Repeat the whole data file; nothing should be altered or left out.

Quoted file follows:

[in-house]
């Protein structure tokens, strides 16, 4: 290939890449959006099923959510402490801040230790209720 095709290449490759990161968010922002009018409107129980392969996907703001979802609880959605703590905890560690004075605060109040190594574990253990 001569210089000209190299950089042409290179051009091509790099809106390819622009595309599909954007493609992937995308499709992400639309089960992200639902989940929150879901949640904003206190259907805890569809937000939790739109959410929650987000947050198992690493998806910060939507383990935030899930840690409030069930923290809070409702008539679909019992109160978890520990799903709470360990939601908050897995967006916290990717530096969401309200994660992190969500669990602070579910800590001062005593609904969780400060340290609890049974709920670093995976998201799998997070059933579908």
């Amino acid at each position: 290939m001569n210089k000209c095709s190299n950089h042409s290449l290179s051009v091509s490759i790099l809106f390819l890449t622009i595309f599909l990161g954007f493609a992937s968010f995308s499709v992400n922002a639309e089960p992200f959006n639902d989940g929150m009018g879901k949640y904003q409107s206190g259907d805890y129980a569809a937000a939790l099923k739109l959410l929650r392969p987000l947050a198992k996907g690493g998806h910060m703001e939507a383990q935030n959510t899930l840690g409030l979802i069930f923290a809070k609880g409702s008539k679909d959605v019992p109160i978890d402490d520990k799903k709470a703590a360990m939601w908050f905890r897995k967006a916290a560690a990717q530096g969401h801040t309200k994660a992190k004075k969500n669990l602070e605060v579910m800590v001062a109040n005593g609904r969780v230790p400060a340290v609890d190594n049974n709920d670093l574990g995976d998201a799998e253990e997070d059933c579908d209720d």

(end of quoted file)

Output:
[in-house]
């Protein structure tokens, strides 16, 4: 290939890449959006099923959510402490801040230790209720 095709290449490759990161968010922002009018409107129980392969996907703001979802609880959605703590905890560690004075605060109040190594574990253990 001569210089000209190299950089042409290179051009091509790099809106390819622009595309599909954007493609992937995308499709992400639309089960992200639902989940929150879901949640904003206190259907805890569809937000939790739109959410929650987000947050198992690493998806910060939507383990935030899930840690409030069930923290809070409702008539679909019992109160978890520990799903709470360990939601908050897995967006916290990717530096969401309200994660992190969500669990602070579910800590001062005593609904969780400060340290609890049974709920670093995976998201799998997070059933579908």
């Amino acid at each position: 290939m001569n210089k000209c095709s190299n950089h042409s290449l290179s051009v091509s490759i790099l809106f390819l890449t622009i595309f599909l990161g954007f493609a992937s968010f995308s499709v992400n922002a639309e089960p992200f959006n639902d989940g929150m009018g879901k949640y904003q409107s206190g259907d805890y129980a569809a937000a939790l099923k739109l959410l929650r392969p987000l947050a198992k996907g690493g998806h910060m703001e939507a383990q935030n959510t899930l840690g409030l979802i069930f923290a809070k609880g409702s008539k679909d959605v019992p109160i978890d402490d520990k799903k709470a703590a360990m939601w908050f905890r897995k967006a916290a560690a990717q530096g969401h801040t309200k994660a992190k004075k969500n669990l602070e605060v579910m800590v001062a109040n005593g609904r969780v230790p400060a340290v609890d190594n049974n709920d670093l574990g995976d998201a799998e253990e997070d059933c579908d209720d």